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At the Idaho School Boards Association convention in Boise today, two resolutions aimed at easing school districts’ financial woes were approved, reports Clark Corbin of Idaho Education News; his full report is online here. The school trustees from around the state overwhelmingly backed a resolution calling for lowering the two-thirds supermajority now required to pass a school construction bond; the change would require amending the Idaho Constitution.
“It is not majority wins on this this,” Mike Vuittonet, said chairman of the West Ada School District board, whose district saw a $104 million bond issue fail in August despite receiving 63 percent backing. “The minority can kill a bond for needed school facilities, even when hazardous conditions exist and people need to pass a bond to repair their schools.” Corbin reports that the ISBA has been backing the proposal for the past eight years, so far without success.
The second resolution seeks authority for school districts to impose a fee on new construction, to help pay for building or expanding schools. A third resolution opposing the new tiered teacher licensing rule was withdrawn, with its former backers saying their concerns were satisfied by changes the state Board of Education made to the rule when it adopted it yesterday.
School trustees from across the state, gathered in Coeur d’Alene Friday for the Idaho School Boards Association convention, voted overwhelmingly to endorse the new Idaho Core Standards, which the state adopted in 2011 to set higher goals for student achievement at each grade level, Idaho Education News reports; you can read their full report here. The standards have been drawing increasing political opposition - some opponents are labeling them a communist plot - even as they’ve been implemented in schools across the state; ISBA members voted 2,910 to 492 in favor of them. The trustees also voted down a resolution calling for the state to train personnel to use guns on campuses; other resolutions they backed included one calling for restoration of school operational funding removed through state budget cuts. The resolutions will become the core of ISBA’s legislative agenda.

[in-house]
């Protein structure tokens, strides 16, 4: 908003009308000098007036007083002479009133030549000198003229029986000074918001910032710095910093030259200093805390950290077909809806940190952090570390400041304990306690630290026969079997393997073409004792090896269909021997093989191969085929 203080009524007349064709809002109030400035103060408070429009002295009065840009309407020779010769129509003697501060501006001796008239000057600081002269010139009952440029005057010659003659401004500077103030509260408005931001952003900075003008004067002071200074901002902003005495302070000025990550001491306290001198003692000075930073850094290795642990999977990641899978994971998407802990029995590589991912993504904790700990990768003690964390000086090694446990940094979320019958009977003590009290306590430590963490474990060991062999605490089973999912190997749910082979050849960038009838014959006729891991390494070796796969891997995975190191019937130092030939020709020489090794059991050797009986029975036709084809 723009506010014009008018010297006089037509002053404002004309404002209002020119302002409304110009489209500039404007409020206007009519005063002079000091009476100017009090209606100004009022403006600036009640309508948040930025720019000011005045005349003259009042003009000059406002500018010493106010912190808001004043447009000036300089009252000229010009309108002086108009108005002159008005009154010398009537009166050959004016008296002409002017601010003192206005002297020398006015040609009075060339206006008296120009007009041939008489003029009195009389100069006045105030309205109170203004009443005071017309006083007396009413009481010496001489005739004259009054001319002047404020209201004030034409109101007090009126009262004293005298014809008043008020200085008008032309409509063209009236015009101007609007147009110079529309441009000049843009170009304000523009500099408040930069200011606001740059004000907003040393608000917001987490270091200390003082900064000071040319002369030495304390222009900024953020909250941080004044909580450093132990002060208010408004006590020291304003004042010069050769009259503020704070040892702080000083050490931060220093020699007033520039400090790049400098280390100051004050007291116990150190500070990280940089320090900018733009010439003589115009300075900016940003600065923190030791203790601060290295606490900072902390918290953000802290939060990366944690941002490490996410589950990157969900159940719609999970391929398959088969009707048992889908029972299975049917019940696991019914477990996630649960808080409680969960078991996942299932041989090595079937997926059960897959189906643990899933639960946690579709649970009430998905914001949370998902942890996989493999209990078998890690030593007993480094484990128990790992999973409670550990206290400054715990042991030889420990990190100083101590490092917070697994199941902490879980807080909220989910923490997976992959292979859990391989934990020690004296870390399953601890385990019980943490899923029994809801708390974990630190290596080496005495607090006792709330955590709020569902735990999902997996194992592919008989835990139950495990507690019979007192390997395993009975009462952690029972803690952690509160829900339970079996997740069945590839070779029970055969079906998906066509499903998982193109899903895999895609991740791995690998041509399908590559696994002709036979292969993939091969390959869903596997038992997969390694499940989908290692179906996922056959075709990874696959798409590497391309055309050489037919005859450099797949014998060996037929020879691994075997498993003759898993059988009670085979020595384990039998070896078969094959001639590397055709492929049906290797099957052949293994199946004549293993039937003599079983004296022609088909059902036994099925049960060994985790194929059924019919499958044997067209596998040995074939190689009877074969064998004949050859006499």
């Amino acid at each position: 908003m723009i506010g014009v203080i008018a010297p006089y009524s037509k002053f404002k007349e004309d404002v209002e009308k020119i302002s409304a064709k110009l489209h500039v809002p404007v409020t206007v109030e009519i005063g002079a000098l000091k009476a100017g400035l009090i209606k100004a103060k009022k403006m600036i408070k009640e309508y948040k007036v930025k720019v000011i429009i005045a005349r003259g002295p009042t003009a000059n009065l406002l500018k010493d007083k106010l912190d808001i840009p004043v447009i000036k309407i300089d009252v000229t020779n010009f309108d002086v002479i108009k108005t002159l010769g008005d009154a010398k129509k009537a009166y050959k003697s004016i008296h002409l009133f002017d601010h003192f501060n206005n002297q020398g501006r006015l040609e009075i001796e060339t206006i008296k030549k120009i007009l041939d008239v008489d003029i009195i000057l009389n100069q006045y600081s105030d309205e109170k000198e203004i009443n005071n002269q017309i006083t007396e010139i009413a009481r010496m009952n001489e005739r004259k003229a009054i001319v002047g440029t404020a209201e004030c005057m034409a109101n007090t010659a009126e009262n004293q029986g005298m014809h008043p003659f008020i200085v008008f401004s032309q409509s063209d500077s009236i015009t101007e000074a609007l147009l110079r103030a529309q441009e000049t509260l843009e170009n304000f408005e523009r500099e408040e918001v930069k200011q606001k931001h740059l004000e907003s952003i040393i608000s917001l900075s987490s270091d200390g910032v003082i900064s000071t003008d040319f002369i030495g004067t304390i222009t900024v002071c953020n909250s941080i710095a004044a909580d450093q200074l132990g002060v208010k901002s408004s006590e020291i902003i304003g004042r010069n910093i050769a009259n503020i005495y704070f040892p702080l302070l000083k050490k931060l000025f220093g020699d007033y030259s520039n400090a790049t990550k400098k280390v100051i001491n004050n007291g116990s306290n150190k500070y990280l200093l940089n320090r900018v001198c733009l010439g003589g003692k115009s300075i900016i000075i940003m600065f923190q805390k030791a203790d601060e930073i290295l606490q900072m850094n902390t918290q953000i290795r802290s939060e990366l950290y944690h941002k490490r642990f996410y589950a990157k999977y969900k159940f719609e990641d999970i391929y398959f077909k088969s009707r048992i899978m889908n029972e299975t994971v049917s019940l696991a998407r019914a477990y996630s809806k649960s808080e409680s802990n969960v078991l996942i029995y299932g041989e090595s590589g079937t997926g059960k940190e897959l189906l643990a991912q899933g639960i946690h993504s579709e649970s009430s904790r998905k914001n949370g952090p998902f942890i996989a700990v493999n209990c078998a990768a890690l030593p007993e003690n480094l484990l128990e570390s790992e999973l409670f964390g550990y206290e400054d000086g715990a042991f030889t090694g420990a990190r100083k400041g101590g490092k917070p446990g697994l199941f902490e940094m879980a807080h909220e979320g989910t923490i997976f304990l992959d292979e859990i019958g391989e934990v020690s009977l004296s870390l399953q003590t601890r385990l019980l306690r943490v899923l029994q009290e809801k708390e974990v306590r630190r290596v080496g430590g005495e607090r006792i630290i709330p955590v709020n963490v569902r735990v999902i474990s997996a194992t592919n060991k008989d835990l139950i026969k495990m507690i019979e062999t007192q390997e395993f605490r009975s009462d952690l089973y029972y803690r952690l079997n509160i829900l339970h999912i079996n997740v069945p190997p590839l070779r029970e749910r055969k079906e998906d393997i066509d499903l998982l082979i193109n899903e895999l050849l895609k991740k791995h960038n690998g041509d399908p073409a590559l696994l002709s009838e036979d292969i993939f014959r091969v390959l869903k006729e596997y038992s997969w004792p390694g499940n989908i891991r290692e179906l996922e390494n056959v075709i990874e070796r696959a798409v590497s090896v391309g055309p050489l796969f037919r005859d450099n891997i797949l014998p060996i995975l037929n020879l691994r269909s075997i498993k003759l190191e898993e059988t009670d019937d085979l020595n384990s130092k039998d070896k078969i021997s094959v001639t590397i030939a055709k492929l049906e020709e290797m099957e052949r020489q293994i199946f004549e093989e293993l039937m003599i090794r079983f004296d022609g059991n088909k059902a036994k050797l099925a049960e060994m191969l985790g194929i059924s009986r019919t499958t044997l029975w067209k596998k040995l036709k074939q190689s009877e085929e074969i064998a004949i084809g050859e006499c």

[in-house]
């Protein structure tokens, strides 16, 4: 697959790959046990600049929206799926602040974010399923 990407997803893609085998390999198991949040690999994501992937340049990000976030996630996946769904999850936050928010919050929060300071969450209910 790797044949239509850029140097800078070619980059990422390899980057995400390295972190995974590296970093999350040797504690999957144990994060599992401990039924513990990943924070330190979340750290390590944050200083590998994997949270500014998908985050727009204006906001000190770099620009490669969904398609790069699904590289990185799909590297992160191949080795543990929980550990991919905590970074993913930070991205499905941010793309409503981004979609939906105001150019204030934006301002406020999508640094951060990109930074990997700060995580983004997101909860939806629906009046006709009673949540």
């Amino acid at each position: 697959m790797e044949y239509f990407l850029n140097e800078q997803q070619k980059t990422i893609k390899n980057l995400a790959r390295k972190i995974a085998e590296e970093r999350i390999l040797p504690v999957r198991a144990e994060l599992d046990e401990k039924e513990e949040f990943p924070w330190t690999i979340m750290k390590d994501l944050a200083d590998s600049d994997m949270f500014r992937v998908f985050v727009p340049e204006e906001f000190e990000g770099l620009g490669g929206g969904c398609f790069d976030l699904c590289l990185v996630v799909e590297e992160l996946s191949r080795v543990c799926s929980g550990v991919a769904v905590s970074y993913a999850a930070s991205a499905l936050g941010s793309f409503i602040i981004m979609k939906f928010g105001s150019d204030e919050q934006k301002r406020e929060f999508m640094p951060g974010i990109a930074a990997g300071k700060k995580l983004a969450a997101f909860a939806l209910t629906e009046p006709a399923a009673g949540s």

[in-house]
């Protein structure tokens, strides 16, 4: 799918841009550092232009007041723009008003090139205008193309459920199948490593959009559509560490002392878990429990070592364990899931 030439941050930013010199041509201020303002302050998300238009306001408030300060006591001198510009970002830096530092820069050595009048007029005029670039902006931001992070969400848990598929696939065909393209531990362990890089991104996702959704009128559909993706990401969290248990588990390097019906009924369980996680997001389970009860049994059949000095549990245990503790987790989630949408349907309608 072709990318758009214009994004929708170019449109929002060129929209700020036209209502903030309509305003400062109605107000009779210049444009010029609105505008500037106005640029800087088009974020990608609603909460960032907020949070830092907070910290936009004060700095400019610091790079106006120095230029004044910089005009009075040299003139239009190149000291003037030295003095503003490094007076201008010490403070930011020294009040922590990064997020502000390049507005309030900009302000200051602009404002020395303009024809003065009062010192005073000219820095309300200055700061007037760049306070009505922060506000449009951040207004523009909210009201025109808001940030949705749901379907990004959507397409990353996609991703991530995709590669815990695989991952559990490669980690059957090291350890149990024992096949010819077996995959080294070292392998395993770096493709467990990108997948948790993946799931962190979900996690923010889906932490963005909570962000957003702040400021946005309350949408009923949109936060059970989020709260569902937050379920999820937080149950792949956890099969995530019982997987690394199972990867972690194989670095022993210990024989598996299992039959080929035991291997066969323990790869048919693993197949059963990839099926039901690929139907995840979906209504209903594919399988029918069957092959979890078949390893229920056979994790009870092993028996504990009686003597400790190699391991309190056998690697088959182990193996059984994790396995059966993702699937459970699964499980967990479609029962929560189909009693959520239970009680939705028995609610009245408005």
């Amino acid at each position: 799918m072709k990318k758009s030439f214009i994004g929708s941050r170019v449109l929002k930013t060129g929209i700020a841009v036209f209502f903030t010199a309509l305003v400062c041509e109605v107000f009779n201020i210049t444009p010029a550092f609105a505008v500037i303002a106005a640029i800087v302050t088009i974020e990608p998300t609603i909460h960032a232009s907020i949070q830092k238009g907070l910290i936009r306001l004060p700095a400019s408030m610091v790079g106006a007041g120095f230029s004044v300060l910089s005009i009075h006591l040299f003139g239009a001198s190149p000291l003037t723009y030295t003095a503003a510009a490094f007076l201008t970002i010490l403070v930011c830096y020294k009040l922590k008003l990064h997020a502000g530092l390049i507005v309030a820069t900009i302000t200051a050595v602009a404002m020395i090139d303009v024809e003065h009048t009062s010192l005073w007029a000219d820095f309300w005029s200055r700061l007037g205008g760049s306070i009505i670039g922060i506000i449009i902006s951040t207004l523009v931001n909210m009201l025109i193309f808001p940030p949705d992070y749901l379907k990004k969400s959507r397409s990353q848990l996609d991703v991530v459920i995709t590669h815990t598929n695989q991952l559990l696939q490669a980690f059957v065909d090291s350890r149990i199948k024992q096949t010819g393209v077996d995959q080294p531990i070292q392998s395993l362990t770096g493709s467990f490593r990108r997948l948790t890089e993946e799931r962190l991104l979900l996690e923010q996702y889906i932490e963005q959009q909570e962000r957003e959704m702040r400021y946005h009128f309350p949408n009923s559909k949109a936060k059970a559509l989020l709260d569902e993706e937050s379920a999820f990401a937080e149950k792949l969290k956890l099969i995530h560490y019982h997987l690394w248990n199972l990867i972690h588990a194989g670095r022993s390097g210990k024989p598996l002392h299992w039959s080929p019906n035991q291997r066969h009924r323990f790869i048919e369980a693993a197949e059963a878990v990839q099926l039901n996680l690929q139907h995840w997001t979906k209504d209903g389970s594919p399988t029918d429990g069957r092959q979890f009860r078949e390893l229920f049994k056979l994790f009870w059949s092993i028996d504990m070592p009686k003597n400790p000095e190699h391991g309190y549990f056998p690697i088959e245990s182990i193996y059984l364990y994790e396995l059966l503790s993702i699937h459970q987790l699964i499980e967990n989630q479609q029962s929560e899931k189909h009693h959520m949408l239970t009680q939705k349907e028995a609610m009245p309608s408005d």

Idaho voters rejected a rollback in teachers’ collective bargaining rights in the November election, but the state’s school boards association is gearing up to try to put some of the same provisions right back into Idaho’s laws. “We really tried to focus on the things that the trustees felt were most important to them, and to leave the rest of it alone,” said Karen Echeverria, executive director of the Idaho School Boards Association. “We hoped that the union would support at least parts of this – we know they won’t be able to support all of it.”
Among the provisions the school boards group wants to revive: A June 10 deadline by which, if districts haven’t reached agreements with their local teachers unions, they can just impose contract terms unilaterally. At least 16 Idaho school districts did that this year; you can read my full story here at spokesman.com. “It’s Proposition 1 right back up there again,” said Maria Greeley, a Boise school trustee who opposed the resolution at last month’s state school boards association conference. “I’m not saying that everything in it is bad. … The one piece that concerns me the most is that deadline, because it gives districts the opportunity to abuse the negotiation process. It doesn’t make them come in and do the tough work of working through it.”
Senator John Goedde, R-Coeur d’Alene, chairman of the Senate Education Committee, said of the voters’ rejection of Proposition 1 by 57 percent, “I guess you can interpret that any way you want. They rejected Prop 1 in totality. I don’t know that that means there aren’t parts of Prop 1 that they would not support.” He said he expects legislation along the lines of the ISBA resolution to “move forward fairly early in the process” when lawmakers convene in January. “I think we will get lobbied very hard by members of the school boards association, locally elected trustees, to move that forward,” Goedde said. “And if locally elected trustees are supportive of that, I think it deserves a hearing and discussion.”